Our correspondent said she expected Mr Cameron to be pressed on the potential contradiction between arguing for the UK to attract more talented Indian professionals but restricting immigration at the same time.
On Tuesday, a Downing Street spokeswoman said the Home Office had made it "very clear" it wanted to see net annual migration fall from hundreds of thousands in recent years to tens of thousands.
Since taking office, the coalition has stressed the need to place economic co-operation and trade development at the heart of its foreign policy, with increased focus on fast-growing economies in Asia and Latin America.
The BBC's economics editor Stephanie Flanders said Britain now exported more to Ireland than it did to Brazil, India, Russia and China combined.
As well as making the case for increased two-way investment, Mr Cameron is expected to discuss foreign policy and security goals with Indian leaders, focusing on joint counter-terrorism initiatives and support for Afghanistan and Pakistan.
Mr Cameron travelled to India from Turkey where he pledged to help the country's EU entry bid.
He last visited India in 2006, in his first year as opposition leader.
British Prime Minister David Cameron (right) with Infosys chief mentor N.R. Narayana Murthy at the Infosys campus in Bangalore. Photo: PTI
An animated Mr. Cameron during his speech in the Infosys campus.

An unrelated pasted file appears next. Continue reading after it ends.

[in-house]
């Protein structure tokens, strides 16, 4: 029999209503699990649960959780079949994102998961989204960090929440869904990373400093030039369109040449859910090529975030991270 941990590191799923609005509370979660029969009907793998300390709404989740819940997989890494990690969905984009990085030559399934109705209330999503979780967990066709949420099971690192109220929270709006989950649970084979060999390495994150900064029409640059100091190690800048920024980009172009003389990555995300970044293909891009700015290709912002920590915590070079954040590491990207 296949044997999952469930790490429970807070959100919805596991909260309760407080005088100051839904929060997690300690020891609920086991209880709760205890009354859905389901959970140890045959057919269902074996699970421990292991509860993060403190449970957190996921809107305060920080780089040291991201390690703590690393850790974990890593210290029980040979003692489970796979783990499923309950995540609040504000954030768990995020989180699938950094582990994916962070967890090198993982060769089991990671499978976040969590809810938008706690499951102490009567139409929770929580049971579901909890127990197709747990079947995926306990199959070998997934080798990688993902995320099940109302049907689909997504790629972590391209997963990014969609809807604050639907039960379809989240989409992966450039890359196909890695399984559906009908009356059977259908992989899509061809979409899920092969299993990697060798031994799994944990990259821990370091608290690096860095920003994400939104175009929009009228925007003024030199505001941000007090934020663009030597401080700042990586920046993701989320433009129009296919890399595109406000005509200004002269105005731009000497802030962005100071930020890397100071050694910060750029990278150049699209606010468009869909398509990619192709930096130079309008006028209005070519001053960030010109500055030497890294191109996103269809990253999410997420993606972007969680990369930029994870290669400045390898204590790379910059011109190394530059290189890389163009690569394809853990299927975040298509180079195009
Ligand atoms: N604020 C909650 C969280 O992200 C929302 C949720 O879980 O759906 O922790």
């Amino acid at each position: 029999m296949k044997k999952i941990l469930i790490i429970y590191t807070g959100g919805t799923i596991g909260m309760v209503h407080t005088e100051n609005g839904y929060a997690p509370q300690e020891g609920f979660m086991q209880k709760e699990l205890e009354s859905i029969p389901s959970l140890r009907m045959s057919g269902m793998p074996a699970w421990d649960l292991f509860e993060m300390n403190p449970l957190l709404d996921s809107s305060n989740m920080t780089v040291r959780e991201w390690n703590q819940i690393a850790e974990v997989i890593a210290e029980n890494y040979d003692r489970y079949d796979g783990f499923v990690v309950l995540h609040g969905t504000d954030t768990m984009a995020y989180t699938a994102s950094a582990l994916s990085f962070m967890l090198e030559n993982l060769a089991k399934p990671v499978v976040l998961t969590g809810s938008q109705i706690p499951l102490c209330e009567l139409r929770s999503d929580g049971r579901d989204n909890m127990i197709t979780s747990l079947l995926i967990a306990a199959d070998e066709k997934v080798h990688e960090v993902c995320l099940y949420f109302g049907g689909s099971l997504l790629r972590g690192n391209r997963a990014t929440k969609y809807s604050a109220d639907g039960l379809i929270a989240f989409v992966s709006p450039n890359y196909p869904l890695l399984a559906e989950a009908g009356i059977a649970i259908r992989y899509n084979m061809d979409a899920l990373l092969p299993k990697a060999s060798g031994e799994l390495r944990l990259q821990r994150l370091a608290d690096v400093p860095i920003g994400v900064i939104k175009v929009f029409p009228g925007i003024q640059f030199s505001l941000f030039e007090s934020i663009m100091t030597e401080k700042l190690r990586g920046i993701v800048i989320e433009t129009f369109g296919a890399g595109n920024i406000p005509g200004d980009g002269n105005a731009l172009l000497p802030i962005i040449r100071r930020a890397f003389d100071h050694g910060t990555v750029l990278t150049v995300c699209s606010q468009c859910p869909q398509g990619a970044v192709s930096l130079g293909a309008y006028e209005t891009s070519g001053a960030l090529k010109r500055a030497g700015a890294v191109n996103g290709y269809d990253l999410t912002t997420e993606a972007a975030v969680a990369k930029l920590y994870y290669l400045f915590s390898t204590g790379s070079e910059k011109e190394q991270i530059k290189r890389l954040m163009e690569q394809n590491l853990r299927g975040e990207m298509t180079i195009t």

Mr. Cameron greets Infosys employees during his visit.
An MOU being signed between BAE Systems, HAL and Rolls Royce in the presence of (back row - from right to left) David Cameron (Prime Minister of United Kingdom) , Ashok Nayak (HAL Chairman), Dick Olver (Chairman. BAE Systems) and Home Minister of Karnataka V.S. Acharya
This is what it used to be.....
Do you mean to say that Tatas propose to make steel rails to British specifications?
--Why, I will undertake to eat every pound of steel rail they succeed in making.
-Sir Frederick Upcott,
Chief Commissioner for the Indian Railways.
This is what it is now......
Tata Steel ended up buying the British Steel.Tata Steel took over Corus steel in an $8.1BN deal.The firm was formed out of the 1999 merger of British Steel and Dutch group Hoogovens.
The deal made Tata Steel World's fifth largest steel manufacturer.
SourceAnglo-Dutch steel firm Corus has confirmed it is accepting a £4.3bn ($8.1bn) takeover offer from Indian rival Tata Steel.
The acceptance of the deal, revealed by the BBC on Thursday, is the largest Indian takeover of a foreign company.
If approved by Corus shareholders, it would create the world's fifth-biggest steel firm.
Corus employs 47,300 people worldwide, including 24,000 in the UK at plants at Port Talbot, Scunthorpe and Rotherham. The firm was formed out of the 1999 merger of British Steel and Dutch group Hoogovens.
The 455p-a-share offer is below the current price of Corus shares, which were trading at 474p on Friday.
Tata has pledged to pay £126m into the Corus pension fund as part of the deal, and will increase the annual contributions to the British Steel fund.
It added it did not plan to relocate any Corus plants, but Tata said job cuts could not be ruled out in the long-term.
This is what it used to be......
The British East India Company,the company that owned an entire country!!They came to India as traders but used their famous 'Divide and Rule Policy' to conquer the whole of India,a process that started with Battle of Plassey in 1757 and ended with the takeover of India by British Crown after The Rebellion of 1857.
The company drained wealth from India,as much as they could and imposed unfair laws and practices upon Indian merchants and peasants.
This is what it is now........
Feel free to comment and add anything that is substantial.....